It was the 2nd of April 2013, I had overnighted at Sasakwa, in the Serengeti National Park. I was operating a Cessna Grand Caravan C208B, parked on the concrete stand down at the bottom of the hill, next to where the airstrip made a slight tangent with rounded rise in the hill of Sasakwa... Sasakwa Overlooked miles and miles of Serengeti Savana grass, and was in close proximity to Fort Ikoma a place I'd often seen Wildebeest by the hundreds from the air milling around the grass runway. I always enjoyed my overnights there, with the comfortable room and pleasant staff.
It was a standard run to set up for an arrival at Seronera the hub airstrip of Tanzanian Serengeti... Usually with a 1035 am departure out of there, either via overhead the 9777 foot Masai Mountain of God 'Oldonya Lengaai' or via the Ngorongoro Crater back to Arusha, to connect passengers with transfers to Zanzibar or outbound international flights from Kilimanjaro or Dar es Salaam.
On this particular morning I remember feeling like everything was perfect, weather, aircraft's state of serviceability, my currency, my health, my planning.... All seemed 100% and it would just be another A to B to C to D set of sectors. Oh, but how wrong I would be about that.
I was tasked to fly Sasakwa to Seronera pick up ten Pax then direct to Ndutu in the south eastern side of the park at the foot of the Crater where I'd collect another three Pax. Then airborne with (one crew and thirteen + bags) and about 800 lbs of fuel, over the crater to intercept the eastern bearing of Arusha's zero nine runway. Drop off, refuel and continue to Zanzibar or head back to the Park on afternoon transfers depending on operational needs.
The legal limit for a Nav over the park is 1500 feet above ground level until you are within 5 nautical miles of the airstrip of intended landing. There are a number of reasons for these limits, and I'll identify the main reasons in a moment.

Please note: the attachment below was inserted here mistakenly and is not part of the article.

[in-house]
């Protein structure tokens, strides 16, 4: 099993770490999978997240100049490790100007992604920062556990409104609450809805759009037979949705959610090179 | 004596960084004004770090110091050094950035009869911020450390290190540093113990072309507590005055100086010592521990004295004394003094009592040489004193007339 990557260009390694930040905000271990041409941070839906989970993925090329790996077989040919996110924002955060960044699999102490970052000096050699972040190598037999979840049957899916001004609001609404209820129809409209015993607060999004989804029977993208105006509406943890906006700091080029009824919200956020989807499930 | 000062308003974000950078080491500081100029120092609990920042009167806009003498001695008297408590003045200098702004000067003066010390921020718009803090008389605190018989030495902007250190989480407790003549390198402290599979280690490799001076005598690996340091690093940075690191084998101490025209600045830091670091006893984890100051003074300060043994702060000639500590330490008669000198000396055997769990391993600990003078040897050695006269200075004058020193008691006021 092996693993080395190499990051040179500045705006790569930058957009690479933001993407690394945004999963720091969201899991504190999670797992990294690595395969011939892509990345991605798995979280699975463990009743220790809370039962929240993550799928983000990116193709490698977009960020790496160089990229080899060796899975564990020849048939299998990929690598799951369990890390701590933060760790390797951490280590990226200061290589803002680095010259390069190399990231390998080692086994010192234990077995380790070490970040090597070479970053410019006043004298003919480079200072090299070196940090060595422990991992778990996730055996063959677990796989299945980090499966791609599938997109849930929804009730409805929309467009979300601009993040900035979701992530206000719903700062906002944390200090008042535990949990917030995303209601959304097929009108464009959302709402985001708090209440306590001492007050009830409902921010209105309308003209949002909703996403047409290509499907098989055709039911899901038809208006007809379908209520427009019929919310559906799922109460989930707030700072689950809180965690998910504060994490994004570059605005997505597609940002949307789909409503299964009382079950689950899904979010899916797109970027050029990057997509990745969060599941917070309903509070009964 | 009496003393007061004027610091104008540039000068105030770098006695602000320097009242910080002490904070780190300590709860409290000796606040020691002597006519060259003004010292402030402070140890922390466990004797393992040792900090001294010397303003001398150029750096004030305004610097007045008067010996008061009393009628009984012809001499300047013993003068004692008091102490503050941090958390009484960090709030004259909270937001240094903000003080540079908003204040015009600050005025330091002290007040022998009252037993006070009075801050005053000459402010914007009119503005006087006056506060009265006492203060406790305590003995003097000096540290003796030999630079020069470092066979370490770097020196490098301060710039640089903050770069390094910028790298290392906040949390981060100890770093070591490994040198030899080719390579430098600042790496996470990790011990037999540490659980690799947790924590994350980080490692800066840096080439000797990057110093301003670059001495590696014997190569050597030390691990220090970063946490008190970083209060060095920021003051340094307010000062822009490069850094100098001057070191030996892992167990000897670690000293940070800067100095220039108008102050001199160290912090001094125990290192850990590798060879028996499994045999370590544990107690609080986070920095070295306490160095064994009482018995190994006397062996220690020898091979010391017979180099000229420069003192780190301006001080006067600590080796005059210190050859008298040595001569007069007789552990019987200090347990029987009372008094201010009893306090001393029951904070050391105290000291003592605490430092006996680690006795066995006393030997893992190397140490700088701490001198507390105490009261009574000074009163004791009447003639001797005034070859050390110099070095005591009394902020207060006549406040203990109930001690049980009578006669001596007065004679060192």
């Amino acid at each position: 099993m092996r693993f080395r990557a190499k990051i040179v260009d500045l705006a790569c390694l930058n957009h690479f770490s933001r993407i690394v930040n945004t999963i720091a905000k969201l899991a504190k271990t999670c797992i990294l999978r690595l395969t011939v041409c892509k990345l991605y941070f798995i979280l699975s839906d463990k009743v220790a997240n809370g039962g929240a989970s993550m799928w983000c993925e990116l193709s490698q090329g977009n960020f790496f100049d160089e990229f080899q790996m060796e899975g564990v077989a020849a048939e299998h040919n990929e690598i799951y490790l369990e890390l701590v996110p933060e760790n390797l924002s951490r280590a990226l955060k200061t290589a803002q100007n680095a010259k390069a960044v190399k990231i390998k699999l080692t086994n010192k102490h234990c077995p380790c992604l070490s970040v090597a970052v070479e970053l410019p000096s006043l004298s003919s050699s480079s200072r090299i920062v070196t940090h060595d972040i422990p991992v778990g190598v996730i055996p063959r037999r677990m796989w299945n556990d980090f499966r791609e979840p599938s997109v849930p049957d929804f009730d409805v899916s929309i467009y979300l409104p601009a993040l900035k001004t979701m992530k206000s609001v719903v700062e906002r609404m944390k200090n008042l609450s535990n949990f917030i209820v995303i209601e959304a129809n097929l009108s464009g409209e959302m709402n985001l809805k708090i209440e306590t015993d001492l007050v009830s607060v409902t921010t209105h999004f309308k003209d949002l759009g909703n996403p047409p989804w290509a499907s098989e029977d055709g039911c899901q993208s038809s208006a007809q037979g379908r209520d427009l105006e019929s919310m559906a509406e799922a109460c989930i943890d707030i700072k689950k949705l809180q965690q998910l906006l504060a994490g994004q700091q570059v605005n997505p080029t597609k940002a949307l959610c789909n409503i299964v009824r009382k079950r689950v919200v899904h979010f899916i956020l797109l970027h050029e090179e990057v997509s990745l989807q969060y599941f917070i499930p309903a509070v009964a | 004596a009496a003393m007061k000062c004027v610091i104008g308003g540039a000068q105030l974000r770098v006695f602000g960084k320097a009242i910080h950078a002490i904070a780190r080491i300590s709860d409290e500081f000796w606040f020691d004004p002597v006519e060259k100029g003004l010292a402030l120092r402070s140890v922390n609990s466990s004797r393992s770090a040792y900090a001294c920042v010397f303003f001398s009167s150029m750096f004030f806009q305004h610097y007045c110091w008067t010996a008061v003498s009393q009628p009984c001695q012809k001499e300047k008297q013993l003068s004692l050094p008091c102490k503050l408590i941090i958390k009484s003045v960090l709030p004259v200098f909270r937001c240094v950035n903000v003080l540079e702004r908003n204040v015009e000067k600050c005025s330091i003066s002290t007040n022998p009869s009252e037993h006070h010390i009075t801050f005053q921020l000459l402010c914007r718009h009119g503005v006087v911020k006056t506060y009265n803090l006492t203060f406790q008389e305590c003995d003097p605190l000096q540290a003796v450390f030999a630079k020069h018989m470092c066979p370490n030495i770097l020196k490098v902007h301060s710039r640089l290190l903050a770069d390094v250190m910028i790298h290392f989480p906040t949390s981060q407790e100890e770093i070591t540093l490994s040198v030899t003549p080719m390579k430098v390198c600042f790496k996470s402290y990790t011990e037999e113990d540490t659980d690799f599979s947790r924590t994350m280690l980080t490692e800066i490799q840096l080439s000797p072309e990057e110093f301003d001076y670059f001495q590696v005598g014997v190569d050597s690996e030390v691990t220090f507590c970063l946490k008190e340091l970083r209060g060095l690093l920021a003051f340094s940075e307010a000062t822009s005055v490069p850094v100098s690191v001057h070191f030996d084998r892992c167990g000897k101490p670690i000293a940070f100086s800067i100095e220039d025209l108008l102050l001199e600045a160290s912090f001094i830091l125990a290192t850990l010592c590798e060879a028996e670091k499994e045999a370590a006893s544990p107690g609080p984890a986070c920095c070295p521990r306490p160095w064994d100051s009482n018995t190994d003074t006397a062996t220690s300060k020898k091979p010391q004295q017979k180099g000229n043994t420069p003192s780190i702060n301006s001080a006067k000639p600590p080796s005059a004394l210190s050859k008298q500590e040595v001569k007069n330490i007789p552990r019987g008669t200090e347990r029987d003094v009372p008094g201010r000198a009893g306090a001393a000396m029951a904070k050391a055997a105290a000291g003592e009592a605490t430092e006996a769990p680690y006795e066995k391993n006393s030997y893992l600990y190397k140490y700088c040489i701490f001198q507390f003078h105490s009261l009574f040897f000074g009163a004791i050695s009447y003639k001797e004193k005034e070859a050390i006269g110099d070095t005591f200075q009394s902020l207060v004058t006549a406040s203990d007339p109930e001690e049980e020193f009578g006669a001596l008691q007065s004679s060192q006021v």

The flight between Sasakwa was a short one, I was empty there were no problems on a beautiful clear morning. It was particularly evident that the temperature after nine in the morning had risen steadily, and that guaranteed it would be a warm day. I arrived at Seronera and parked nicely abeam a number of other caravan aircraft awaiting passengers to fly out. I shut down and met the group of ten who I was due to fly out for their connections from Arusha to the Island of Zanzibar. It was a standard briefing for the leg detailing our track and altitude over the park, covering a major portion of open flat expansive Serengeti Savanah
plain, where at that time of year we were bound to spot lines of wildebeest migrating north toward the Mara river for the deadly crossing. The briefing developed into safety items, including the use of the safety belts, the location of emergency exits, location of fire extinguisher, and sick bags in case it was bumpy.
The guests were from Bulgaria, Sweden and America, and were very excited about the prospect of photographing the migration from the air. The track between Seronera and Ndutu is 36 nautical miles at 164 magnetic, the general elevation of the ground in the area is about 5000 feet above sea level, so your lowest altitude should be 6500 feet, however at the time, the semi-circular rule was being adhered to below 3000' above ground. So really 7500' should have been the lowest usable VFR level for this sector on an easterly track.
I got airborne just after about twenty to eleven and climbed to 7500 feet and as the scenery opened up the guests enjoyed the expanse of the Serengeti plains and lines upon lines of wildebeest heading north. There must have easily been a few thousand of these walking beasts in the same direction, it was absolutely stunningly beautiful. I was giving commentary on the diversity below, including the migration and herds of zebras and other indigenous antelope in the plain. The track was relatively straight with one of two banks left and right to manoeuvre closer for guests to snap photographs.